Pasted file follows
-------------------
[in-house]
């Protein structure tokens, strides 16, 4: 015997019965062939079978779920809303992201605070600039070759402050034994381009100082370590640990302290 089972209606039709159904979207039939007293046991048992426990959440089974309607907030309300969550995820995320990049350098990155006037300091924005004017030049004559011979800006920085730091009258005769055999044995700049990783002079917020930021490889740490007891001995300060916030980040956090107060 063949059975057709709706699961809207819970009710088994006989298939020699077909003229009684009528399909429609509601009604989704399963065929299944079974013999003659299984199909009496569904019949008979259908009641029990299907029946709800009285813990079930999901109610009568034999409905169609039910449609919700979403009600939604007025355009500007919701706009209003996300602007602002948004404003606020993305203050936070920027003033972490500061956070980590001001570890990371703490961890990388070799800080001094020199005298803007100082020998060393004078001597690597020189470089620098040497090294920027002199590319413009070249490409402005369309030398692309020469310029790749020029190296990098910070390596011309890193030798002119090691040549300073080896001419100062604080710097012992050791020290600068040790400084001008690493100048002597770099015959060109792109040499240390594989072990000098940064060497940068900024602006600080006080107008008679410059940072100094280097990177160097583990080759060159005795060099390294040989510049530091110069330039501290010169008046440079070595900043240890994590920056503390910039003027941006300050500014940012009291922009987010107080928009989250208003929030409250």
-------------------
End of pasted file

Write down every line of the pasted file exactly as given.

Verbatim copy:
[in-house]
């Protein structure tokens, strides 16, 4: 015997019965062939079978779920809303992201605070600039070759402050034994381009100082370590640990302290 089972209606039709159904979207039939007293046991048992426990959440089974309607907030309300969550995820995320990049350098990155006037300091924005004017030049004559011979800006920085730091009258005769055999044995700049990783002079917020930021490889740490007891001995300060916030980040956090107060 063949059975057709709706699961809207819970009710088994006989298939020699077909003229009684009528399909429609509601009604989704399963065929299944079974013999003659299984199909009496569904019949008979259908009641029990299907029946709800009285813990079930999901109610009568034999409905169609039910449609919700979403009600939604007025355009500007919701706009209003996300602007602002948004404003606020993305203050936070920027003033972490500061956070980590001001570890990371703490961890990388070799800080001094020199005298803007100082020998060393004078001597690597020189470089620098040497090294920027002199590319413009070249490409402005369309030398692309020469310029790749020029190296990098910070390596011309890193030798002119090691040549300073080896001419100062604080710097012992050791020290600068040790400084001008690493100048002597770099015959060109792109040499240390594989072990000098940064060497940068900024602006600080006080107008008679410059940072100094280097990177160097583990080759060159005795060099390294040989510049530091110069330039501290010169008046440079070595900043240890994590920056503390910039003027941006300050500014940012009291922009987010107080928009989250208003929030409250």